beyond child poverty.pdf - BEYOND CHILD POVERTY T H E...

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BEYOND CHILD POVERTY: T H E SOCIAL EXCLUSION OF CHILDREN EDITED BY ALFRED J. KAHN AND SHEILA B. KAMERMAN THE INSTITUTE FOR CHILD AND FAMILY POLICY AT COLUMBIA UNIVERSITY
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siWWJBw.. /i Copyright © 2002 by The Institute for Child and Family Policy at Columbia University ISBN: 0-9722589-0-6 Additional copies available at $15.00 prepaid, postage and handling included. The Institute for Child and Family Policy at Columbia University 622 West 113* Street New York, NY 10025-7982 Telephone: 212-854-5448 Fax:212-854-4320 Email: [email protected] Printed by Phoenix Color Cover by Lazarus Design
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Social Exclusion: A Better Way to Think about Childhood Deprivation? 1 Alfred J. Kahn and Sheila B. Kamerman
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"Social exclusion" is a multidimensional concept, involving economic, social, political, cultural, and other aspects of disad- vantage and deprivation (Lenoir 1974; Room 1995; Magrab 1998; Klasen 1998). It is often described as the process by which indi- viduals and groups are wholly or partly closed out from participa- tion in their societies because of low income as well as constricted access to employment, social benefits and services, and other as- pects of cultural and community life. A key component is the framing of the issue as social and community exclusion, rather than individual and personal culpability. While some policy schol- ars use the term interchangeably with income poverty—or income poverty and unemployment—it is increasingly distinguished from financial poverty and focused instead on the idea of restricted access to civil, political, and social rights and opportunities. Social exclusion is particularly devastating for children, because if they encounter it when very young, it deprives them of the experi- ences—including access to health care and preschool education— that they need for a good start in life (Bradbury and Jantii 1999). Since it was first developed in France in the mid-1970s (Lenoir 1974), the concept of social exclusion has been increasingly used in the international social policy literature—in studies carried out by the UNICEF Innocenti Research Centre in Italy; reports of the European Union (Commission of the European Communities, 1994; Eurostat 2000, 2001); and recendy in the work of the Or- ganization for Economic Co-operation and Development (OECD), both through the Centre for Educational Research and Innovation (CERI) and at a high-level ministerial conference held in London 13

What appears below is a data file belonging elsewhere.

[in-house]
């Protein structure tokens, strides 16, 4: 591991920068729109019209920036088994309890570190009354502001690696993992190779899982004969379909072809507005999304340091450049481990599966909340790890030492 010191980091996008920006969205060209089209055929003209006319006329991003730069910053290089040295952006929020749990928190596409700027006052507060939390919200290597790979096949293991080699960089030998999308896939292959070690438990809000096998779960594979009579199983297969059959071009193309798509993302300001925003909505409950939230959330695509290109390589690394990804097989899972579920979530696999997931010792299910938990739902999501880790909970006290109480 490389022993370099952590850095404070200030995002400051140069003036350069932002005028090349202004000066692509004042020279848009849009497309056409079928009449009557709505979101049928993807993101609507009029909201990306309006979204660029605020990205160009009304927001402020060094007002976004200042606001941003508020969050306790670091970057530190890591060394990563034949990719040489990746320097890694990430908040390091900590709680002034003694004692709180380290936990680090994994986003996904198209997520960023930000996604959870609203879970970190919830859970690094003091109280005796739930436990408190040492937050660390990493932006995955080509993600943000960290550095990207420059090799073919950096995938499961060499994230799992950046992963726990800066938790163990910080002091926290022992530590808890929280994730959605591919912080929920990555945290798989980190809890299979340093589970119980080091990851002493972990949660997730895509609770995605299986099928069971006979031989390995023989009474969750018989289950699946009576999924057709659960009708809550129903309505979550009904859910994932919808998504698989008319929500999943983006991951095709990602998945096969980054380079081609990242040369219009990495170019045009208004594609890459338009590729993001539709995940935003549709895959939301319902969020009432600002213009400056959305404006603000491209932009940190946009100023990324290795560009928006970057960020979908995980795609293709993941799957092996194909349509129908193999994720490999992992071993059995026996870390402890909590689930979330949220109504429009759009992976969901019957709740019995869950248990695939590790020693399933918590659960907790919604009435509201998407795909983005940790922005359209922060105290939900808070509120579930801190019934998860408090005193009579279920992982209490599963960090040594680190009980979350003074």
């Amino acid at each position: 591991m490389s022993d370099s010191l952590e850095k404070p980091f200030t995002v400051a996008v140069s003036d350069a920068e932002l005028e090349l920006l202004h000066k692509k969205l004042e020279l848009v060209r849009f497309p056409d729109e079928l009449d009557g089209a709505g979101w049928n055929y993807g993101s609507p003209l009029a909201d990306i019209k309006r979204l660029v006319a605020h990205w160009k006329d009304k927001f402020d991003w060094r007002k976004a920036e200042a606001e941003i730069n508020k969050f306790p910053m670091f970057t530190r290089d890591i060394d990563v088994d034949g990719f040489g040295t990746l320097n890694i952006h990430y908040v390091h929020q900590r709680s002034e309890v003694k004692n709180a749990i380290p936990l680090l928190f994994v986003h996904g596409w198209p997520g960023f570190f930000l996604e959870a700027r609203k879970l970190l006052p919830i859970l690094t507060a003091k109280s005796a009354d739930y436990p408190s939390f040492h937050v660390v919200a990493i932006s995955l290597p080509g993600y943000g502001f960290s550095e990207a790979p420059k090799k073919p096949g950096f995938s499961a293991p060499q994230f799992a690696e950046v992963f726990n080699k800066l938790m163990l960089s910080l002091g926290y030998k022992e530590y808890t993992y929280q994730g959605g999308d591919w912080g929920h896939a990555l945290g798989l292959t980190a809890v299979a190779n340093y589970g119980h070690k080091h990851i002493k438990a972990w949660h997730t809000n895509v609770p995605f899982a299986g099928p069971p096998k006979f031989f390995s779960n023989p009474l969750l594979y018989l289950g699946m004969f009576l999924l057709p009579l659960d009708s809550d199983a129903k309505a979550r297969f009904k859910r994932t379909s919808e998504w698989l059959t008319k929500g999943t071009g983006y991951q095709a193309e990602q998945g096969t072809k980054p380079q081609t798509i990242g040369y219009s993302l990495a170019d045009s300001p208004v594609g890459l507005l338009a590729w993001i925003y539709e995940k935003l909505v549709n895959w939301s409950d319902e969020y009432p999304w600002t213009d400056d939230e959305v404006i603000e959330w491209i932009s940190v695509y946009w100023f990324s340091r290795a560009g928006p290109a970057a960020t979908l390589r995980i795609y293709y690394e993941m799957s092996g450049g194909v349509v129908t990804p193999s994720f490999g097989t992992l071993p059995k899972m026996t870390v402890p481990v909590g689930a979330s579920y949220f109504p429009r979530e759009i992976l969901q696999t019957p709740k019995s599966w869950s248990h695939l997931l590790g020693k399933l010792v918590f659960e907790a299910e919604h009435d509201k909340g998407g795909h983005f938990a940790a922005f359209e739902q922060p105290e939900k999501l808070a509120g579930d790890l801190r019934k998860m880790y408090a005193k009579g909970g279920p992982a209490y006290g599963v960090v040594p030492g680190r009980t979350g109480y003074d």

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Beyond Child Poverty: The Social Exclusion of Children on October 9-10, 2000. Social exclusion is a concept that goes beyond the limitations of income poverty as a measure of eco- nomic well-being, to include several additional social, political, and cultural dimensions. It could reframe the discussion of child and family well-being, from an emphasis primarily on the indi- vidual or personal responsibility of parents to that of societal—or social and community—responsibility.
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